Sorry for leaving out the extensive hot links in the above quote.

So as before its a crapshoot that the Dems and their Repub buds won't screw this up for us.

My wife C99er jakkalbessie and I rode our pedal assist bikes down the Arroyo de Chamisa Urbano to the grocery store this morning, and it is one beautiful fall day here in
The City Different. Leaves are changing, there's a little snow up on the mountains east and west. Such a glorious day to be alive, and able to pedal around still!

I got to get my butt in gear and get ready for MOHS surgery. Spending too much time out in the sun, I guess.

Running through my mind are thoughts like " How much will I have to end up paying? Will my Medicare Advantage Employer group coverage try to deny it?"

What if I were like millions, with no coverage at all? My brother has a much larger problem on his face and no insurance what so fcking ever.

It's all but guaranteed that Trumpco will finally strangle ACA to death and soon. And then there's the worry about how corpadems can fck everything up.

What are people going to do? All the best to you and yours, good health to all.

Of course its not just we mouldy odies that care about this sheet.

AP-NORC/MTV Poll: Young people back single-payer health care https://t.co/pnBGhCq0Pq

-- Health Care For All (@HCASFV) October 26, 2018

Young Americans called health care a very important issue in deciding how to vote. Sixty-two percent of those who will be old enough to vote in the midterms rated it as such. That's the most who said the same of any issue in the poll, including... https://t.co/K2oMRAXPRz

-- Big Easy Magazine (@bigeasy_mag) October 27, 2018


More power to us all.

Wish me luck! Hoping to be in the 94% success rate for this surgery. Divineorder.

[Oct 25, 2018] Is Medicare for All the Answer to Sky-High Administrative Costs? by Lambert Strether

Oct 25, 2018 | www.nakedcapitalism.com

"Is Medicare for All the Answer to Sky-High Administrative Costs?" [New York Times].

The answer will surprise you! "Medicare's direct administrative costs are not only low, but they also have been falling over the years, as a percent of total program spending.

Yet the program's total administrative costs -- including those of the private plans -- have been rising. 'This reflects a shift toward more enrollment in private plans," Mr. [Kip] Sullivan said.

"The growth of those plans has raised, not lowered, overall Medicare administrative costs.'" • It is very gratifying to see a single payer stalwart like Kip Sullivan quoted as the authority he indeed is.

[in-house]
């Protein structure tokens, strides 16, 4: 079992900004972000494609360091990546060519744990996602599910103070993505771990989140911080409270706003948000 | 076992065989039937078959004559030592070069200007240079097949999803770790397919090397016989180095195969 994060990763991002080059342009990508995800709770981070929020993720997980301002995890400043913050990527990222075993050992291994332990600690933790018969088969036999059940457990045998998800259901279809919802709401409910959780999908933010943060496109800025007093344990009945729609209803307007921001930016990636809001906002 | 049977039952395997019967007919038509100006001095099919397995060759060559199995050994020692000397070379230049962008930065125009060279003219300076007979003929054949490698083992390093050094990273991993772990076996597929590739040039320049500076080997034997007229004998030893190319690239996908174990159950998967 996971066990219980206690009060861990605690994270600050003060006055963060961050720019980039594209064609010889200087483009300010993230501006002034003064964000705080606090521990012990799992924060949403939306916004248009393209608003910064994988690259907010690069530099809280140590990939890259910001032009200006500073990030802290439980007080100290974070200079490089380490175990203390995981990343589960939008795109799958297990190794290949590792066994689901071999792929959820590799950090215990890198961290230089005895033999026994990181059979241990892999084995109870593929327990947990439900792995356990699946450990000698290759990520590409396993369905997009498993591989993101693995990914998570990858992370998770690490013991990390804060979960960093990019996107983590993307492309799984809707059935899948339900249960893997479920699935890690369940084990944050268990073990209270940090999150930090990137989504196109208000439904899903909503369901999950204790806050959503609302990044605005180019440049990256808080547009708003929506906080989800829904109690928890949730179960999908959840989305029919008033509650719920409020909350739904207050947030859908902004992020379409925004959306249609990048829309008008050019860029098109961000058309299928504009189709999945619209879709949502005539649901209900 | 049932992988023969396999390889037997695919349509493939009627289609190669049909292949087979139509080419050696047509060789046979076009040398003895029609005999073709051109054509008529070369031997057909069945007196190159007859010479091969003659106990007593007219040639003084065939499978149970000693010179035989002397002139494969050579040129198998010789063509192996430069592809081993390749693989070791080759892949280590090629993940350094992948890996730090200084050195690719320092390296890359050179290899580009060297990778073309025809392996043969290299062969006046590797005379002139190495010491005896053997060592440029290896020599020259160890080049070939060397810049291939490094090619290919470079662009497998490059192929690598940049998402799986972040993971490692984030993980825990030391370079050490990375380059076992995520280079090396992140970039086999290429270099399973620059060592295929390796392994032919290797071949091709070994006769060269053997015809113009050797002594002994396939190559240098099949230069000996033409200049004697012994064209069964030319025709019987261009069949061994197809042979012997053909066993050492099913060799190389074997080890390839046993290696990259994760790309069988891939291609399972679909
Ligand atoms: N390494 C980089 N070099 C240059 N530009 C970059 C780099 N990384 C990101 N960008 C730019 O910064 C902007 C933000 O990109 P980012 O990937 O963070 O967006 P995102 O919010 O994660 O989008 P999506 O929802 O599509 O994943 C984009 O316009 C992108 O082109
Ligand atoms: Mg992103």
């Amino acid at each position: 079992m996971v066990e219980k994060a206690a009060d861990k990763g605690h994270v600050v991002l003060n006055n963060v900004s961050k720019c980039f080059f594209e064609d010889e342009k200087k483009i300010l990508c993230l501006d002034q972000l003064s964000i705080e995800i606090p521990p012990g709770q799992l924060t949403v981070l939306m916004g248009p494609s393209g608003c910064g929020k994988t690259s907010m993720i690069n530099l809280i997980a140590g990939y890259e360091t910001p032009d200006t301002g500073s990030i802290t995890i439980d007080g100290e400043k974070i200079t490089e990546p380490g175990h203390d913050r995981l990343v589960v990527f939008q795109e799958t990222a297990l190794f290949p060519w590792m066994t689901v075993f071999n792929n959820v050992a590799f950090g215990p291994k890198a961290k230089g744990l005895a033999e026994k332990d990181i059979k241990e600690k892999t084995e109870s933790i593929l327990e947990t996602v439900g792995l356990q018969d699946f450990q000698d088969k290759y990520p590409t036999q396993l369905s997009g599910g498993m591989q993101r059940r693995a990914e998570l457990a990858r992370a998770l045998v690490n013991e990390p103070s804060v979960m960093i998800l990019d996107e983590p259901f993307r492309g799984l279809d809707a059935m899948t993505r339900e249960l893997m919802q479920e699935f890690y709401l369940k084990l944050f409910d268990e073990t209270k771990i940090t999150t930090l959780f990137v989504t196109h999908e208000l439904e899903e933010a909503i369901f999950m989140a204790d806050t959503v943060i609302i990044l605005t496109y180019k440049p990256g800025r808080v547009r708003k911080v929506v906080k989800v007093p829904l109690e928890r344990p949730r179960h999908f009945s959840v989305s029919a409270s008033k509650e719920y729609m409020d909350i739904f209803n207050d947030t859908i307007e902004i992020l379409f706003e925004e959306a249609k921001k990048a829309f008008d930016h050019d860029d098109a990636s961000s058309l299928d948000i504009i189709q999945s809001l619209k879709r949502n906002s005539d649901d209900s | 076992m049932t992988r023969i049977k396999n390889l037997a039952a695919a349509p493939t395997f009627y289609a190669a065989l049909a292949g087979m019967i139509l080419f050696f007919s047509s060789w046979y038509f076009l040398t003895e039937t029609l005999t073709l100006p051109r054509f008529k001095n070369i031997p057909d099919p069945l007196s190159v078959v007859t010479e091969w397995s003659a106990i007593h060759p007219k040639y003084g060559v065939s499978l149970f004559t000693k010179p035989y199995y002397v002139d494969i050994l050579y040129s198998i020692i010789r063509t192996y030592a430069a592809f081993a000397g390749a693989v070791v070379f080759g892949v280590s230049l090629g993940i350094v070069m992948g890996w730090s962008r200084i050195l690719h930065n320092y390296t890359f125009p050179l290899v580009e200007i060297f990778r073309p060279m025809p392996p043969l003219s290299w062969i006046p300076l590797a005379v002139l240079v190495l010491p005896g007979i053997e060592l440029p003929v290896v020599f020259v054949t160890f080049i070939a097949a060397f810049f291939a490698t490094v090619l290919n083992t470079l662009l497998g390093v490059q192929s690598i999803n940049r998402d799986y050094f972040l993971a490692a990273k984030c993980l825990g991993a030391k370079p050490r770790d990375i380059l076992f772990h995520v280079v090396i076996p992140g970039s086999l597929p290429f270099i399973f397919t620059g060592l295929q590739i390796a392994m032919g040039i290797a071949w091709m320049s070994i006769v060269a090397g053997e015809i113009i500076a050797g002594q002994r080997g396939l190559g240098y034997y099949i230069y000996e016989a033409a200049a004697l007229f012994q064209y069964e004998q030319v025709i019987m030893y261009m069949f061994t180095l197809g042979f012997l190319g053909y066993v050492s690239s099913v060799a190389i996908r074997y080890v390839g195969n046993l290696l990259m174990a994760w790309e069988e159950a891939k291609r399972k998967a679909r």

And, contrary to the headline, it does look like Medicare has a bad neoliberal infestation that needs to be dealth with. "Free at the point of delivery" is a good starting point, because that strikes a deathblow at the complex eligibility determination process so beloved by markets-first liberals.

[Dec 05, 2017] A coalescence and consolidation of insurers effectively being single-payer, expensive private sector paying monopoly. This by-and-large parasitic industry consumes add 35-40% tot he costs feeding whose executives and employees do not contribute constructively to the CARE equation

Notable quotes:
"... Taking jefemt's thinking further, imagine the health insurance provider was not only monopolistic (owned the entire market), but was also a GSE (government sponsored enterprise). Now take it one more step and imagine it was an actual part of the government and not merely a GSE. ..."
"... I was thinking of this too as a reponse to Why Steve Bannon Wants You to Believe in the Deep State" [Politico]. "Like the Death Star, the American Deep State does not, of course, exist. " ..."
"... Indeed, I think of the insurance industry as being part of the deep state already. It seems that congress's preference is that this part of the deep state is outsourced. So that's it not a GSE, and not even a monopoly, but maintained as an oligopoly. And then, well hey whatever surplus it can hoover up is fair game. After all free-hand of the market and all that. [And heaven knows, we don't want to crowd that out.] ..."
"... The CIA has a long history of drug trafficking. The FBI traffics in blackmail. The NSA in network surveillance. DIA, special ops. NRO, satelite throughput. 11 more in the US of A and countless more globally. They all have opaque resources outside of regular channels. ..."
"... Great documentary about the 80's cocaine business in Miami called "Cocaine Cowboys." It's real life Scarface. Guess who the Feds sent to get a handle on the cocaine smuggling? See-eye-aye man George H.W. Bush. Coincidence? ..."